Paperback releases in September 2009 by Picador.

Tuesday, July 21, 2009


Marc Fitten’s Indie 100

Marc Fitten is an author with a mission. He’s on tour for his new book, Valeria’s Last Stand, but has decided to “spice things up” (his own words) while on the road. Thus was born Marc Fitten’s Indie 100, a look at 100 independent bookstores throughout the country.
Along with the basic facts (address, description, pictures), Marc gives his blog readers some interesting tidbits about the featured bookstore. Like how one hosts school fieldtrips; one started a nonprofit to provide free books and bikes to at-risk youth; one is the oldest bookstore in the state of Virginia. He does a great job of getting to the heart of a particular bookstore and providing a brief image of all it has to offer.
And now I’m curious about the author. Nice marketing style, Marc.
Are there any indie bookstores you recommend in your area?

Monday, July 20, 2009


Recommendation Round-Up

The main purpose of this blog (and, I’m sure, most other book blogs!) is to recommend books and foster a discussion/community with other book lovers. Over the years, I’ve had many people come to me for book recommendations (hence the birth of this blog!) and it recently got me thinking about the books I recommend.
I always recommend these three, which are included on my Goodreads “all time favorite” list:

Gloria by Keith Maillard – the most under-rated novel of the past few years and my absolute fave. Tells the story of Gloria Cotter, a college graduate in the late fifties, torn between passion and society’s expectations. Set in West Virginia, like most of Maillard’s novels. I’ve read it a couple times (and need to read again!), and I can’t recommend it enough! For some ungodly reason, it is out of print; pick it up at a library or used bookstore.

A Tree Grows in Brooklyn by Betty Smith – a classic, but my favorite classic. Francie Nolan is growing up in Brooklyn at the turn of the century. She is such an enjoyable and heart-warming character to read, and because the novel spans several years, I couldn’t get enough. I’ve only read it once, but I remember it as magical.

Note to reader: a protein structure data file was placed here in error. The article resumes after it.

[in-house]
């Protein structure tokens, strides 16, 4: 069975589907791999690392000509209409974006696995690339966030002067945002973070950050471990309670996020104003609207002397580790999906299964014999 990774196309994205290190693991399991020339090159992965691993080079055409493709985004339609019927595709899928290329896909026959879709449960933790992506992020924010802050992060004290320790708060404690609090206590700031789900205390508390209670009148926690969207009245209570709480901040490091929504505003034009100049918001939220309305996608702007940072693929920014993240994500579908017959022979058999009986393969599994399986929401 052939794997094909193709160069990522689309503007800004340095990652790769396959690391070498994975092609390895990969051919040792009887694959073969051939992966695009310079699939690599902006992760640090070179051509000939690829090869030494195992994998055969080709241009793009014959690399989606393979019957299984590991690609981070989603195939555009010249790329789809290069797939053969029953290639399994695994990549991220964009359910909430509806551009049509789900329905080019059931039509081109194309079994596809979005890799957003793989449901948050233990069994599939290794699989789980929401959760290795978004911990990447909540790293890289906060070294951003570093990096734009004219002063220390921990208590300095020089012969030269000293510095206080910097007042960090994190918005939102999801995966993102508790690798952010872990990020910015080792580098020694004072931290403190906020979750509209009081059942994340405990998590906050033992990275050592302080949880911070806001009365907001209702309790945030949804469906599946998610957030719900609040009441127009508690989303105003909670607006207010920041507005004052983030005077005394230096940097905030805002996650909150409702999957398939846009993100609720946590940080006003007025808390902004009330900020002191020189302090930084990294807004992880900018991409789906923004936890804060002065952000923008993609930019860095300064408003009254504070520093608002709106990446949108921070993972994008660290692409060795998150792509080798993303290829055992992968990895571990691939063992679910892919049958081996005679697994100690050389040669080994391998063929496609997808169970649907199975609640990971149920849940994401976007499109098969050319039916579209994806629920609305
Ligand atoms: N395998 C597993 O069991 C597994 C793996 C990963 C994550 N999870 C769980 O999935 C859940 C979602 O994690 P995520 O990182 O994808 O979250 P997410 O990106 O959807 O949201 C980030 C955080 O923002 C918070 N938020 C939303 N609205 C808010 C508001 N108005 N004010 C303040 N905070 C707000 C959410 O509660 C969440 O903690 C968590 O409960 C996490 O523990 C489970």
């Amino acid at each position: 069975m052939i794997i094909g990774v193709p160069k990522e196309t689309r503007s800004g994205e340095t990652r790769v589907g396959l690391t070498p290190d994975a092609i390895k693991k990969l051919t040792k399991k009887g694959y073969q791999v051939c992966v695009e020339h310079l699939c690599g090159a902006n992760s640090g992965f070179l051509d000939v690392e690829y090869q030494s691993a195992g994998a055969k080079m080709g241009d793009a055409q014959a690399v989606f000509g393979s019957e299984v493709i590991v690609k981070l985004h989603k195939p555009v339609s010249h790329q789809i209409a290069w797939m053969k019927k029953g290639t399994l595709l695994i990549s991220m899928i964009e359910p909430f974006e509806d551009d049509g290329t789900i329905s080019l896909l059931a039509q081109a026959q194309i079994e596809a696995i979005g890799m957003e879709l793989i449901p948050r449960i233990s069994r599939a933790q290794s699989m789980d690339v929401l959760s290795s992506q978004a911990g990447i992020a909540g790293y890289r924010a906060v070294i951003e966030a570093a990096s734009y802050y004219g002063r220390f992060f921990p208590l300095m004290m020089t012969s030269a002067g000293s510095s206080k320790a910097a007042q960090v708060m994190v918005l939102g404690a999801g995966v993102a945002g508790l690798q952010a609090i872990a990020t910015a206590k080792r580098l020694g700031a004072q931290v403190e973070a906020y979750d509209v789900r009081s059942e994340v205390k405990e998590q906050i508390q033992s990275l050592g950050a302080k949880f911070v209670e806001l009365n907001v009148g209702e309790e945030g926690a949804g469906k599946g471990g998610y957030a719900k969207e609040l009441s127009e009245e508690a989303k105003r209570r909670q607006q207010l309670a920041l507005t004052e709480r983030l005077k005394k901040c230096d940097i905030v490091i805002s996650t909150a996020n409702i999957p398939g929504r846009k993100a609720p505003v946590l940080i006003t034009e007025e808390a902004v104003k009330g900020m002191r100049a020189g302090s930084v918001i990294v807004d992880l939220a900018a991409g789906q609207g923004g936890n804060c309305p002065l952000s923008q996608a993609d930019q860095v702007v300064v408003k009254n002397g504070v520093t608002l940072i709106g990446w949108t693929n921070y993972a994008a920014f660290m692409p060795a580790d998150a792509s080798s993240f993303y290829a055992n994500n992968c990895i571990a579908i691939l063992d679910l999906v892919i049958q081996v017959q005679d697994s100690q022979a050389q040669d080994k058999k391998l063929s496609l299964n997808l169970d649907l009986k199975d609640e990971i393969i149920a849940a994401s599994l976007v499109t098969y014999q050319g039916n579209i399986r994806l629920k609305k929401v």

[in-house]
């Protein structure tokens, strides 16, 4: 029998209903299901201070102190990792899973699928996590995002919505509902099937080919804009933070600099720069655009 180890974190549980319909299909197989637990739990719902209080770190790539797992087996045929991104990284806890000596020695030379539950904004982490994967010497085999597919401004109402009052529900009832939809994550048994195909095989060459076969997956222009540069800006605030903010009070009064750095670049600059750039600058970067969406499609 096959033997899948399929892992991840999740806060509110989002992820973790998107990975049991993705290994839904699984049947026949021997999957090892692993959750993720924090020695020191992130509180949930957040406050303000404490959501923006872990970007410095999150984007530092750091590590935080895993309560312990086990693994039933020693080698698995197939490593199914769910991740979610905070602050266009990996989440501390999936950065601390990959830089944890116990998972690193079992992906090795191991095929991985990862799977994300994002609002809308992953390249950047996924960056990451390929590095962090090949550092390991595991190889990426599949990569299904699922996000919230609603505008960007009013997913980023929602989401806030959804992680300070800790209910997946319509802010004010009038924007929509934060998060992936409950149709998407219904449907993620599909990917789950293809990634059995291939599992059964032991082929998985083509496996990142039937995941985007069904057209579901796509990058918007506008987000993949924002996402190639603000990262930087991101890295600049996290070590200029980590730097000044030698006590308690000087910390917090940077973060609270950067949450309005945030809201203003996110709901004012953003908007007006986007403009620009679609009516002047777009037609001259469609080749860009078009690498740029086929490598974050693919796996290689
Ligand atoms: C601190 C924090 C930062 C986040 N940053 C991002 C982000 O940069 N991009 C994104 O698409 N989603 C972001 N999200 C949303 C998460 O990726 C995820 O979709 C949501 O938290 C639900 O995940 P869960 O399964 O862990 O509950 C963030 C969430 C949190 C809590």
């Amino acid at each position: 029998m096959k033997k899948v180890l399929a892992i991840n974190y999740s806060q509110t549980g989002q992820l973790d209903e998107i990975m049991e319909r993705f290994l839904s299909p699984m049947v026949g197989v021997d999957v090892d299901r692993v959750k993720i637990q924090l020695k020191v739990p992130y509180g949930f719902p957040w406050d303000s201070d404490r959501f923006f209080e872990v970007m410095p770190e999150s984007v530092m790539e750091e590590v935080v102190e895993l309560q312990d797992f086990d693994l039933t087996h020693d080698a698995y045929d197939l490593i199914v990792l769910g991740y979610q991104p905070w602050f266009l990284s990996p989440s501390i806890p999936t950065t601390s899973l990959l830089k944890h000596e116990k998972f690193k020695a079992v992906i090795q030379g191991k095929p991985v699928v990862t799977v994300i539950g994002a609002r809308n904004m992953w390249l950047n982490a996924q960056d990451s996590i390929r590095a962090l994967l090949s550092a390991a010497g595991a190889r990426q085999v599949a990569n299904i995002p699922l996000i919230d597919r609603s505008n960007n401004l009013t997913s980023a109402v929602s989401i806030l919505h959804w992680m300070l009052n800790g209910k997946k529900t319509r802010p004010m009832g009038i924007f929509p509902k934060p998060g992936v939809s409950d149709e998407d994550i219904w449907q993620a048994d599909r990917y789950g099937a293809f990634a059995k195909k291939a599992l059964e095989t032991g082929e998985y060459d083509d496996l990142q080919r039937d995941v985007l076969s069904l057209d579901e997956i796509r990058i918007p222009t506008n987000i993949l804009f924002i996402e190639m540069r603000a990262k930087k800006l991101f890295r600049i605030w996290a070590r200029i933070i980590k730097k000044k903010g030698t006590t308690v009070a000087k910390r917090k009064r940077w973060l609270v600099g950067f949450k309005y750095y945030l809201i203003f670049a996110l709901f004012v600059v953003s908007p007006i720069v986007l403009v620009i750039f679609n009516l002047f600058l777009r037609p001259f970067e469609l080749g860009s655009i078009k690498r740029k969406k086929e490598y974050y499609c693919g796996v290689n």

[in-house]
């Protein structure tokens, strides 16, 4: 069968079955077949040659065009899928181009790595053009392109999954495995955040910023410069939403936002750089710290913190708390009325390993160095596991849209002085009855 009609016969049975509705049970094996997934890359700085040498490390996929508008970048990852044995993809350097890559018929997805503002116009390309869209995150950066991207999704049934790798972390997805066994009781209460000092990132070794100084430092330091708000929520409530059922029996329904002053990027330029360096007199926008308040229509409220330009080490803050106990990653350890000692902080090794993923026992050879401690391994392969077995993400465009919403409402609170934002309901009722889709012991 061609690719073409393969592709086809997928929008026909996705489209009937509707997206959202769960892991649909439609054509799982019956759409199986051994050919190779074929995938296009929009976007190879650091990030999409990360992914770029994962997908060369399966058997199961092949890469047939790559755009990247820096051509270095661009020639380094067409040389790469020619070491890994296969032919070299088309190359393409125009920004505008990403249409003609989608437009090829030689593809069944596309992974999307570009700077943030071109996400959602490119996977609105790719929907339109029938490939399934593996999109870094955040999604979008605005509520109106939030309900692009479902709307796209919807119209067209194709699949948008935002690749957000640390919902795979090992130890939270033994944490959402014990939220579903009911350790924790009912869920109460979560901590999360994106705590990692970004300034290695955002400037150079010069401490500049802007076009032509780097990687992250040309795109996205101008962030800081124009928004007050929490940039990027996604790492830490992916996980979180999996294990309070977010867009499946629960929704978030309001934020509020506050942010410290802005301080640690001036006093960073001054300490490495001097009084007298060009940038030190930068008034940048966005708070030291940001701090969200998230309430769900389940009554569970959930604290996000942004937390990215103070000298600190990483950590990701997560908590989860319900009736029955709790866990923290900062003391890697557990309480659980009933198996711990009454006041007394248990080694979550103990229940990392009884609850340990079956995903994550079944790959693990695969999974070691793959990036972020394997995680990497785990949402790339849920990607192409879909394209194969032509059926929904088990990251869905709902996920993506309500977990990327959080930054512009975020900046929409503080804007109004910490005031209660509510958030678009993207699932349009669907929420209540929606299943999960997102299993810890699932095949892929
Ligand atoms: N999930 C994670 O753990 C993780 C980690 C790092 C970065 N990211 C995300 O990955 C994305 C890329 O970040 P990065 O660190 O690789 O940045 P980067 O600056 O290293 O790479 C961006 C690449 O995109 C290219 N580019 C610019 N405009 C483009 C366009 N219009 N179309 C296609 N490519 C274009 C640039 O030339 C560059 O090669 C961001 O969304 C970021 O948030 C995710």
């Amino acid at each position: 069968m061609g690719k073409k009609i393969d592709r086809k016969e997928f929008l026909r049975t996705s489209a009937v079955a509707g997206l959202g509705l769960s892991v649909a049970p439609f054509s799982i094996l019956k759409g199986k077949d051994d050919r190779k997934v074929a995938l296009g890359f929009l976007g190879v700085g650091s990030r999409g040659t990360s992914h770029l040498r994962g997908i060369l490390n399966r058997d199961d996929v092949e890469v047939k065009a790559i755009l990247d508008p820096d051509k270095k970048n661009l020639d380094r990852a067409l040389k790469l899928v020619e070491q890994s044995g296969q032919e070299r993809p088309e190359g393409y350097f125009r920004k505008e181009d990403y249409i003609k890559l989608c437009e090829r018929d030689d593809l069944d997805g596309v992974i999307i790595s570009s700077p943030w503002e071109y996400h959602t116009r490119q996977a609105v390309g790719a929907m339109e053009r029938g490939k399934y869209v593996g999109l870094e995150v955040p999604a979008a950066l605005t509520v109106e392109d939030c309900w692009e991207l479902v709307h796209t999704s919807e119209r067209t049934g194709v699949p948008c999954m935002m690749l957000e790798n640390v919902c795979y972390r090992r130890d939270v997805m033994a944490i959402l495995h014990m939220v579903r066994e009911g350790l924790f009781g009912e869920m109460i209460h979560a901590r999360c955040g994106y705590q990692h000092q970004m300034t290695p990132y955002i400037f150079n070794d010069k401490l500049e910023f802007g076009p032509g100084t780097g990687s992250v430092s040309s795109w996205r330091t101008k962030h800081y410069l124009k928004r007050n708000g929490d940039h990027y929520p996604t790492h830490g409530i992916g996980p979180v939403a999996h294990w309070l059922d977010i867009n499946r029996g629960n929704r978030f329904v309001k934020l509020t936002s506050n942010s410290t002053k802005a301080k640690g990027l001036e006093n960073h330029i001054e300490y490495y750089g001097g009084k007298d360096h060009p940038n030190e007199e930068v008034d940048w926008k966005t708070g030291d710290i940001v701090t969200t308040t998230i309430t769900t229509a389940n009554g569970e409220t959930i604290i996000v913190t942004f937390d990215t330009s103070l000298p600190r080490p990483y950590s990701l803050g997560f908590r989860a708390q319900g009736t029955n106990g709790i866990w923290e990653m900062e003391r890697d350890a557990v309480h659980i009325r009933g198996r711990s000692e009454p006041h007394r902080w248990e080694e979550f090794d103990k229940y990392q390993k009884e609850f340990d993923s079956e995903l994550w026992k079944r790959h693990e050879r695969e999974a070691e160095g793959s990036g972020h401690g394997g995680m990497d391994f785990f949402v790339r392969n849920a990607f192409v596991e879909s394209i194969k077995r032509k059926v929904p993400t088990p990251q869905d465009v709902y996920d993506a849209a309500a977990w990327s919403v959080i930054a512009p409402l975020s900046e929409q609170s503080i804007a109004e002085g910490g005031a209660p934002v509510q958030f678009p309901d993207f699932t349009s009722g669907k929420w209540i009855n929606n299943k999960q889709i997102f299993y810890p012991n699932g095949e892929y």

A Walk Across America by Peter Jenkins – my first foray into travelogues. I went to elementary school with the author’s son, which is how I heard about this book. Apparently it became a NYT bestseller as well! It is about Peter’s walk with his dog through the nitty-gritty of America in the 1970s when the times, they are a changin’. I love the story and the characters he meets. Jenkins has many more books on other walks, but this it the first and therefore (I believe), the best.

My most recent frequent recommendation is Kathryn Stockett’s The Help. It was recommended to me by my friend, former co-worker, and librarian (she also recommended Gloria to me, so I trust her judgment). You can read my review of The Help, because I have nothing but nice things to say about it. It’s been my personal favorite read this year, and I’m sure it’s one of 2009′s best new books. My mom just finished it too, and she gave me such an interesting first-person account of the issues Stockett raises in her narrative!

What are some of your all-time favorite books to recommend? 

Do you have a person you go to for recommendations? 

Have you read something recently that you’ve been recommending to others?

Thursday, July 16, 2009


Review: The death of love in modern culture

Nick Laird is a rather talented poet. Both of his collections, To a Fault (which features the poem ‘On Beauty’, something Zadie Smith – his wife – used in her eponymous novel) and On Purpose (an evolution and growth of the same themes put forth in the former work), are brilliant pieces of wordplay, male anxiety, stunning imagery, and bitter resentment at relationships.